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Social-media management has traditionally been relegated to interns and junior employees, considered a necessary but not strategic function. In 2012, as an intern at ELLE.com, I tweeted out regularly to the publication’s then 1.2 million followers. Occasionally, the executive editor would send me an email about “a great tweet,” and it felt like the highlight of my career at the time.
I was unpaid, focused mostly on producing content for the website, and carved out several minutes a day to post some tweets about that content. Then, I’d watch Google Analytics, excited to see the droves of people coming to the site. They never came.
It was a different time, but it was also a channel without a strategy. Today, few brands would do the same. Social-media marketing has become a much more critical role within the internal marketing teams at startups as well as at Fortune 500s.
Perhaps it was the Oreo Super Bowl tweet of 2013 or the Instagram success of just about every DTC beauty brand with half a strategy. Social media today is about far more than publishing content on a blog, pushing that out on social channels and then crossing your fingers that people come back to the site to read it.
No, modern social-media management requires a deep generalist, with charisma and negotiating capabilities, fantastic copywriting and community-building skills, and the availability and drive to be nearly always on.
Social-media managers are the CMOs of tomorrow
In fact, many marketing leaders today think current social-media managers are the CMOs of tomorrow.
“Social media professionals understand the following about your company: Marketing, Comms (especially crisis), Branding, Industry trends, Customer service, Creative (graphics, imagery, photos, video), How to create and nurture brand advocates,” tweeted Matthew Kobach, Director of Content Marketing at Fast. “[They are] the future CMO/CCOs.”
Amanda Goetz, the former VP of Marketing at The Knot and current founder and CEO at House of Wise, agrees. “I can’t believe people still think of social as a ‘channel’ or ‘side hustle.’ SMMs are the future CMOs. They understand user insights, positioning and brand marketing like no one else.”
Want your brand to stand out on social and begin gaining insights about your consumers you can use throughout every channel and department in your organization? You need to bring on an expert social-media manager ASAP. Here are the skills you are looking for.
Related: 10 Laws of Social-Media Marketing
Creative strategy and channel-assessment capabilities
Social-media managers sit at the intersection of marketing and creative –– on larger teams at least. For many startups, social-media managers serve as both the marketing-distribution engine and the creative department.
That’s because social-media managers have to figure out how to retell the brand’s story on a variety of social channels in a way that is engaging.
To make something engaging, these marketers must create something people on various channels care about and that they will find visually appealing.
You need great creative strategy to make that happen, including creative-asset and production management, and strong analytical skills to assess the possibilities of new social channels that arise … well, often.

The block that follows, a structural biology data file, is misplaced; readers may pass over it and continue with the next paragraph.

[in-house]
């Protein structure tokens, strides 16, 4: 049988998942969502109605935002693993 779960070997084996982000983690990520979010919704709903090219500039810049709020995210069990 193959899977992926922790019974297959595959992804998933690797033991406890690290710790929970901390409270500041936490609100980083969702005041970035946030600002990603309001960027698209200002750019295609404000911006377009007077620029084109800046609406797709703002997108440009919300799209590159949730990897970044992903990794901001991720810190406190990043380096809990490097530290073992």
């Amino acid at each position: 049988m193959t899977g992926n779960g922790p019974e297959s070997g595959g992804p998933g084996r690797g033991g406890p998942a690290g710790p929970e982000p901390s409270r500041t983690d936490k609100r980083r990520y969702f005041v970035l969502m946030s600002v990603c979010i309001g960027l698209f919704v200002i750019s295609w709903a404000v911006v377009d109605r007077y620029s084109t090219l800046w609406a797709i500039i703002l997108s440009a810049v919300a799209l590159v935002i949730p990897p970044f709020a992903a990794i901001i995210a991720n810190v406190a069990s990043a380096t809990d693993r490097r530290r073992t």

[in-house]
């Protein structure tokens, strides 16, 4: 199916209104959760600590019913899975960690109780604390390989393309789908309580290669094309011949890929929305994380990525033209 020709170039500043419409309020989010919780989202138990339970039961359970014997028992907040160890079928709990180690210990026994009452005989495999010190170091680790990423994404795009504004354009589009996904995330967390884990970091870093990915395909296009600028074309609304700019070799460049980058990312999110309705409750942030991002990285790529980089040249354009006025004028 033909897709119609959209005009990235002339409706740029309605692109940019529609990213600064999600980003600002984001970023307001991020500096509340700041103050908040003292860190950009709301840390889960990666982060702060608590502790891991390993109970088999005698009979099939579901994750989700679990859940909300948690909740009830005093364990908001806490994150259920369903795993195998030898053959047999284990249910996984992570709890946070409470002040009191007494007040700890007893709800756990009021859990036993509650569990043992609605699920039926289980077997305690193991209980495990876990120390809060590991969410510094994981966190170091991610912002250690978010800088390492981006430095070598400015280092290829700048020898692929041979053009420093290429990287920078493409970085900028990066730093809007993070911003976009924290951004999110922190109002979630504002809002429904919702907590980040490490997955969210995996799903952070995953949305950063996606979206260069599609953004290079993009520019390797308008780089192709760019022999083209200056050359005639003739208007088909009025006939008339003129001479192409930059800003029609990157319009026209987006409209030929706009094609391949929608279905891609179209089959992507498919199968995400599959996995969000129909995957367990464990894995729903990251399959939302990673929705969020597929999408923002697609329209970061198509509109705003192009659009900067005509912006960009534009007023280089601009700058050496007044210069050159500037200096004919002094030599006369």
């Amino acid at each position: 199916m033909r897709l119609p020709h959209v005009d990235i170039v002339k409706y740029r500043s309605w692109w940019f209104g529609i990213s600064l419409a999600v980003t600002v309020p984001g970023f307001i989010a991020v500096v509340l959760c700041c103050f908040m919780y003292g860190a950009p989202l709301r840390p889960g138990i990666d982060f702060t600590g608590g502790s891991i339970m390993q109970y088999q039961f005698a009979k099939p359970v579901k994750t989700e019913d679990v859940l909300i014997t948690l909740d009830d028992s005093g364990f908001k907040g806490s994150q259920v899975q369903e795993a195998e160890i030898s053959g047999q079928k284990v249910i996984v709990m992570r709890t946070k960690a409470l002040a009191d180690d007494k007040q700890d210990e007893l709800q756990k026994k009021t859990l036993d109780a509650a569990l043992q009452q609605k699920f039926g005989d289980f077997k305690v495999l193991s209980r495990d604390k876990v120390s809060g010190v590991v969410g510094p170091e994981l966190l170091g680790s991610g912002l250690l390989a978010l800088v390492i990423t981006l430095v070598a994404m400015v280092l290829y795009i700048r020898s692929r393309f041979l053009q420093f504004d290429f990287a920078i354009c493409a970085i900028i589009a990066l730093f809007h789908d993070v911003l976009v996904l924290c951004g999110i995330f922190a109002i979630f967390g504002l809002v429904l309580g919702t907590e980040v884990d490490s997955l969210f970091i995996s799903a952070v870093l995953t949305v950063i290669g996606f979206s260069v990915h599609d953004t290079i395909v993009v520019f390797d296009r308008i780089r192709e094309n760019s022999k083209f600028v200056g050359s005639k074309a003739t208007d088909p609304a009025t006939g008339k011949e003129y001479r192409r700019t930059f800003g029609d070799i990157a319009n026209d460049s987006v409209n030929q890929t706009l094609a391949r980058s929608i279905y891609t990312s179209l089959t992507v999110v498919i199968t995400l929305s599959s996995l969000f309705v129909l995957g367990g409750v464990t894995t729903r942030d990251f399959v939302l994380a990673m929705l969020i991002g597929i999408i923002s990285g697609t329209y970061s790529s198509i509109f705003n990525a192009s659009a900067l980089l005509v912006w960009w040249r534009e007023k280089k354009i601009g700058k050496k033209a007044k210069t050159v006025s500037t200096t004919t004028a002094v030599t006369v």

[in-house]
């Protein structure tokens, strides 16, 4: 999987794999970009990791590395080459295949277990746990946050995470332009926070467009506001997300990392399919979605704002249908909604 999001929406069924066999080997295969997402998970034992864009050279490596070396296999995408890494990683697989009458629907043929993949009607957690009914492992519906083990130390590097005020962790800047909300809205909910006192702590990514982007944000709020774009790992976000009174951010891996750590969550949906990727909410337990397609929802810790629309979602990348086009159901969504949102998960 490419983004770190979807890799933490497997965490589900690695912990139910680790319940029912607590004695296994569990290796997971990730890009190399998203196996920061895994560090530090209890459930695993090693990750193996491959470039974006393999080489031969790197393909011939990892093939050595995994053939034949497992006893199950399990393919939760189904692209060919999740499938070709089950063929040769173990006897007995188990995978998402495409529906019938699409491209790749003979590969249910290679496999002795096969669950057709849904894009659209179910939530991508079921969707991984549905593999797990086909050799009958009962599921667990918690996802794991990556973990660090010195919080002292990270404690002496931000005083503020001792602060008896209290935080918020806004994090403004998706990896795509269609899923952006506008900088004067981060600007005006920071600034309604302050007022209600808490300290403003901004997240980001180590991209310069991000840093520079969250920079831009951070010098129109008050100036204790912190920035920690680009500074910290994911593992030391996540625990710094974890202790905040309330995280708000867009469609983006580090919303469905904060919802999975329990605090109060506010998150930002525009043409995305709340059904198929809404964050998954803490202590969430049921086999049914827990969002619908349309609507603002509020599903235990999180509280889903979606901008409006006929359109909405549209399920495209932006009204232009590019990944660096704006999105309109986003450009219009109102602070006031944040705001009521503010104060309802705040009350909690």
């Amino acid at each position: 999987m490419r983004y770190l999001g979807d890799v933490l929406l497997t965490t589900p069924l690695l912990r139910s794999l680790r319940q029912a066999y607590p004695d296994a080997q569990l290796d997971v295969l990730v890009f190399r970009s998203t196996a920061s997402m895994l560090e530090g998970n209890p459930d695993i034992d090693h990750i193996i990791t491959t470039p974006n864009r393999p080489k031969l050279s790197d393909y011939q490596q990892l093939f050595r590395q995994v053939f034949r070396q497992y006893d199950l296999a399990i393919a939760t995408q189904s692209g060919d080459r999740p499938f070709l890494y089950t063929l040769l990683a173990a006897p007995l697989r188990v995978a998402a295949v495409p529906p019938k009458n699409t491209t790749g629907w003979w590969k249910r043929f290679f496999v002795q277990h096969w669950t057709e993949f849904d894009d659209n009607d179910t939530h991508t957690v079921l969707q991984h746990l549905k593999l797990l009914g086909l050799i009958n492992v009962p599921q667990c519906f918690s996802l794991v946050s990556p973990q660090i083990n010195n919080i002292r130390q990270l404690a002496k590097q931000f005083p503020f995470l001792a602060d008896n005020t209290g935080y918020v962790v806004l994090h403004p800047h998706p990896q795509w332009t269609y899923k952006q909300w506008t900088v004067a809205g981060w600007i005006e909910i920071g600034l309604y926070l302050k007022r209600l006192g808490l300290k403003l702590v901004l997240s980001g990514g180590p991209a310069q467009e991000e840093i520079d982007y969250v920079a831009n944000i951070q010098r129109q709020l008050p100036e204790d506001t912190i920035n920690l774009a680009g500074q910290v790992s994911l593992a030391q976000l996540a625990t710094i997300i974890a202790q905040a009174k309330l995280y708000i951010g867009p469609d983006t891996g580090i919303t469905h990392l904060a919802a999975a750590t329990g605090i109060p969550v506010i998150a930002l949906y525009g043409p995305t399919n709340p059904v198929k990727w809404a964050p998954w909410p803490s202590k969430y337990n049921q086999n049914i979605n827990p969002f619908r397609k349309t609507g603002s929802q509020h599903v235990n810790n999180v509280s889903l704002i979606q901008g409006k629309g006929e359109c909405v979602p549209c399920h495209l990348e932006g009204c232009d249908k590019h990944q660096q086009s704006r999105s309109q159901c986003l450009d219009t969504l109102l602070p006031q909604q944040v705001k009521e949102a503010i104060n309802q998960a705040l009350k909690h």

Short-form writing and storytelling
Copywriting is one of the top skills for a social-media manager. You must be able to tell great short-form stories and capture people’s attention really, really quickly. Visuals can help you do that, but it’s the storytelling that gets folks emotionally connected with a brand.
Marketers love community, despite the lack of consensus around what community actually means. At most organizations, it is the social-media manager who must care for and grow the brand’s community –– often both at the top of the funnel (on Instagram or Twitter, for example) but also at the bottom of the funnel (in private Slack groups, for instance).
Doing this requires a lot more strategy than you might think, including a really thick skin.
Social-media managers must be great at handling feedback, from internal and external sources. Beyond that, they need a solid understanding of relationship management, specifically as they build the brand’s visibility and interact with influencers around the web.
All of this work requires consistent social listening and ongoing networking across a variety of channels.
Look, building a community on a variety of social channels takes time. It isn’t an immediate dollar in, dollar out marketing tactic. So, social-media marketers must be excellent at internal communication, data analysis and reporting in order to keep their jobs.
Businesses want to be agile, and a lot of organizations still think expert social-media managers are overpriced. They aren’t — but that won’t stop some hiring managers from looking for more junior folks.
To help sidestep this, social-media managers, like most owned channel marketers, must become experts at data analysis and reporting, and then convert that data into strategy and trust for their internal team.
Social-media managers live in the marketing gauntlet. And soon, they’ll be in the C-suite.
Combine all of these skills, years of experience and constant digital networking with peers who have done the same (it’s called social media for a reason!), and it’s no wonder why so many marketing leaders today see their younger selves in social-media managers.
They are the ones doing the hard work to understand a brand and communicate it to the world in a way that builds a loyal customer base. Little else builds foundational marketing skills as well as running social-media channels.